The only piece of original information supplied by the spiritist is the additional line “tomorrow you and your sons shall be with me.” which shows an awareness of the looming battle, but otherwise adds only what is obvious for David to succeed him as king then his four sons Jonathan, Ishui, Melchishua and Ishbosheth would also have to die.
In fact this one piece of original information supplied by the medium may in fact be incorrect in two details. The first is that if the events of 1 Samuel 28 to 31 are in chronological order then in order for David to accomplish the travels in the intervening chapters 29 and 30 then the battle of Gilboa was not the next day, but probably two or three days later. The second mistake of the witch is that the fourth adult son, Ishbosheth, either was not present at the battle or got separated from his brothers and survived and instead went on to reign as king in Jerusalem delaying Samuel’s prophecy about David for a full two years.
God doesn’t raise people to kill them again
The more basic issue here though is the fundamental principle of life and death in the Bible. Resurrection, when it happens, is always physical restoration to a physical life. The son of the widow raised by Elijah, Jairus’s daughter, the son of the widow of Nain, and Lazarus all raised by Jesus, Tabitha raised by Peter, Eutychus raised by Paul all rose to physical health, ate food, lived a long life and died at a later time. This is even true of the Lord Jesus himself who when raised by God (according to Peter in Acts 2) rose to a physical life:
“Touch me and see; a ghost does not have flesh and bones, as you see I have.” (Luke 24:39)
Jesus went on to prove the physicality of his resurrection body by eating fish in front of the disciples, and by ascending – in his physical body – to heaven with the angels promising that he would come again “in the same way” (Acts 1:11).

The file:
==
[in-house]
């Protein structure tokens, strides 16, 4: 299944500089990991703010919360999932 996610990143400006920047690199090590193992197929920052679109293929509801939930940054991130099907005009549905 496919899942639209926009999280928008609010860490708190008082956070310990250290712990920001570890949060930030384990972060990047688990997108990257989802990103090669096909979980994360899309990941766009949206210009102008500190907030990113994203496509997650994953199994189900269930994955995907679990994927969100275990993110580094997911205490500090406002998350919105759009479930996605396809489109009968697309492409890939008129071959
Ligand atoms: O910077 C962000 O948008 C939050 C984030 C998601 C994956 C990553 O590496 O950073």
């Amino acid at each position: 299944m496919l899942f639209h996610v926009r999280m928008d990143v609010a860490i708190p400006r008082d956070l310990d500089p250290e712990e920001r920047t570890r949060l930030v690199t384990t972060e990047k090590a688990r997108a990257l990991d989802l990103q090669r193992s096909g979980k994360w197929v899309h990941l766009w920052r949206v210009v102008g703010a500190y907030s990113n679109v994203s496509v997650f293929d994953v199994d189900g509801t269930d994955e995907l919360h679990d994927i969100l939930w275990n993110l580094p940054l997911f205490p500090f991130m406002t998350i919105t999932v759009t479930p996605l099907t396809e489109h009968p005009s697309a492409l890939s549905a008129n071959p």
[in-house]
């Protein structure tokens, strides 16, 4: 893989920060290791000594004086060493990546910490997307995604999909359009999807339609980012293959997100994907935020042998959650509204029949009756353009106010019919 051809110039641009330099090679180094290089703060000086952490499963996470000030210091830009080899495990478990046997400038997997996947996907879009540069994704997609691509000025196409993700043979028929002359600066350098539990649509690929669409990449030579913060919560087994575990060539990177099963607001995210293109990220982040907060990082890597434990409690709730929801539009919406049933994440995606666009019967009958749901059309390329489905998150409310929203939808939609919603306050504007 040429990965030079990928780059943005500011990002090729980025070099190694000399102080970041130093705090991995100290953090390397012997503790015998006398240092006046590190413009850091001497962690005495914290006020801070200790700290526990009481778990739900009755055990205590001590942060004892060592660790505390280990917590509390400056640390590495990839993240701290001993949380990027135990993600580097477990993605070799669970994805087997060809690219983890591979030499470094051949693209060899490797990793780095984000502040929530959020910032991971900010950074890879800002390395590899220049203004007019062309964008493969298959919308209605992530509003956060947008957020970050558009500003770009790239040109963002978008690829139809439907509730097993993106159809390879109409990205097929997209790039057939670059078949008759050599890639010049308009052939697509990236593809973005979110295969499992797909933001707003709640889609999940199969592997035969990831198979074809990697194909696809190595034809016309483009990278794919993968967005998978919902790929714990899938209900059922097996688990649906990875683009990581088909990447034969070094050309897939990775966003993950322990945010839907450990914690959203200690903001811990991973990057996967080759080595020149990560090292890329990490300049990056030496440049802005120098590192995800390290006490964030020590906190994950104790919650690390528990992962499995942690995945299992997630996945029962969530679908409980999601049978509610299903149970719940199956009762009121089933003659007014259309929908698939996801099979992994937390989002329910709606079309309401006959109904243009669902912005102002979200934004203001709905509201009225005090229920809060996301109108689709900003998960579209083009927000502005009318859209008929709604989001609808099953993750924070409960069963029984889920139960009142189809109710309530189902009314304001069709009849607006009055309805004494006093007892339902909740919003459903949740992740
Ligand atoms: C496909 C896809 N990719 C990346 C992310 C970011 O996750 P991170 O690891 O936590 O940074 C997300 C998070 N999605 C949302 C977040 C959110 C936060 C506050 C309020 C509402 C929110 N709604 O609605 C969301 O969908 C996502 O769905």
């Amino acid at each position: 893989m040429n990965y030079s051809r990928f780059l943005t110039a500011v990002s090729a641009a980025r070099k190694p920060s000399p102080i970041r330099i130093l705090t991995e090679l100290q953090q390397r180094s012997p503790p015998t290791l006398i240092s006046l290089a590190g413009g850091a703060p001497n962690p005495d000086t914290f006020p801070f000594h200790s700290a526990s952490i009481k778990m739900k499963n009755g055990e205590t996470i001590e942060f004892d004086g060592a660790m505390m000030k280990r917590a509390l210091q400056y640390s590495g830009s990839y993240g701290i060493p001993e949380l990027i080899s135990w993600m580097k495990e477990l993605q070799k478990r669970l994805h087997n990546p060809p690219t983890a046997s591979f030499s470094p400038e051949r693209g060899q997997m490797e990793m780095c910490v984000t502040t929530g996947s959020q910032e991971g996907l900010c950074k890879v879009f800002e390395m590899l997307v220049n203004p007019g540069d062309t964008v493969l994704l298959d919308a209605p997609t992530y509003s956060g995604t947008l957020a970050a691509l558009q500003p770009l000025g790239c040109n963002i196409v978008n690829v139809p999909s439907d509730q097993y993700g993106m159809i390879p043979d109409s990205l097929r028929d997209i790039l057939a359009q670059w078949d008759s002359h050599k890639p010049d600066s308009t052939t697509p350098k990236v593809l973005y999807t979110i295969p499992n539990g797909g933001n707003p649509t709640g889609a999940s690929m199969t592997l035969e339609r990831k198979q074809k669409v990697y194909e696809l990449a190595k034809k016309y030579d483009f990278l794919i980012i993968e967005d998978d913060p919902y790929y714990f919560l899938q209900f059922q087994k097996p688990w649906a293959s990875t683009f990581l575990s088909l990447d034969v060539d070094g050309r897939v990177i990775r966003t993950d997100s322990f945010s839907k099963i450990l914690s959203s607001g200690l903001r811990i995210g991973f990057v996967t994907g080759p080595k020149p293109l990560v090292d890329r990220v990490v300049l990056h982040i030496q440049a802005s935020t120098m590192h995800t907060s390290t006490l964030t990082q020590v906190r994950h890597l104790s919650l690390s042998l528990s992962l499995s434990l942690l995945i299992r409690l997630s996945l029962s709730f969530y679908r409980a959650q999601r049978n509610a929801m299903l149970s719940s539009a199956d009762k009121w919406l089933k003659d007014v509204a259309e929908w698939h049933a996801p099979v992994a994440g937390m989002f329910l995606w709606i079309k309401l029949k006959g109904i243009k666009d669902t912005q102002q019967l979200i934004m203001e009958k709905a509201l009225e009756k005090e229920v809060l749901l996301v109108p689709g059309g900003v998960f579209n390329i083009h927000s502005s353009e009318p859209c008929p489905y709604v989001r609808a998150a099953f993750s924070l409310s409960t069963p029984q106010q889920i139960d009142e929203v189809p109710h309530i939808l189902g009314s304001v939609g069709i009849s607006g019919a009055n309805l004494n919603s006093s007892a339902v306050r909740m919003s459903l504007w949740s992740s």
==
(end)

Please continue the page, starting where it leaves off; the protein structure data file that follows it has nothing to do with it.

From this we can see that the woman’s routine where she claimed “I see gods coming (plural) up out of the earth”, and then the line “Why have you disturbed me by bringing me up?”, is not in line with other Biblical examples of resurrection. We cannot compare it with other examples of ghosts seen only by mediums since this story is the only time in the Bible when anyone visits a medium and pays to hear a message of a ghost. In the Bible reality this doesn’t happen.
Why write “Then Samuel said”?
The only problem that remains then is why the account says “then Samuel said” and not “then the medium said, imitating Samuel’s voice”.
This is really a literary question rather than a question about the science of life and death. The same question needs to be asked many more times with the Synoptic demon accounts such as;
So the demons begged, “If you cast us out, send us into that herd of pigs.” ” (Matthew 8:31)
Why does Matthew depict the demons speaking and not “so the man who believed himself to be possessed said “If you cast us out, send us into that herd of pigs.” “? That would be more correct for a psychiatry textbook, and also more doctrinally correct according to Old Testament teaching regarding the natural or divine origin of illness and the non-existence of demons and demigods.
This question relates to our expectation of what these historical narratives are meant to be showing. Both Old and New Testament historical accounts frequently relay events from the human eye view rather than God’s own divine perspective. That’s a problem for us only if we make it a problem by trying to make the accounts something they are not.
Conclusion – Samuel still sleeps
The real conclusion to this incident is found in Hebrews 11:32 where Samuel is mentioned in the list of those who died, are still dead, and await the resurrection:
But each in turn: Christ, the firstfruits; then, when he comes, those who belong to him. (1 Corinthians 15:23)
Samuel was dead, asleep in the dust, and the medium was doing what mediums do, nothing more.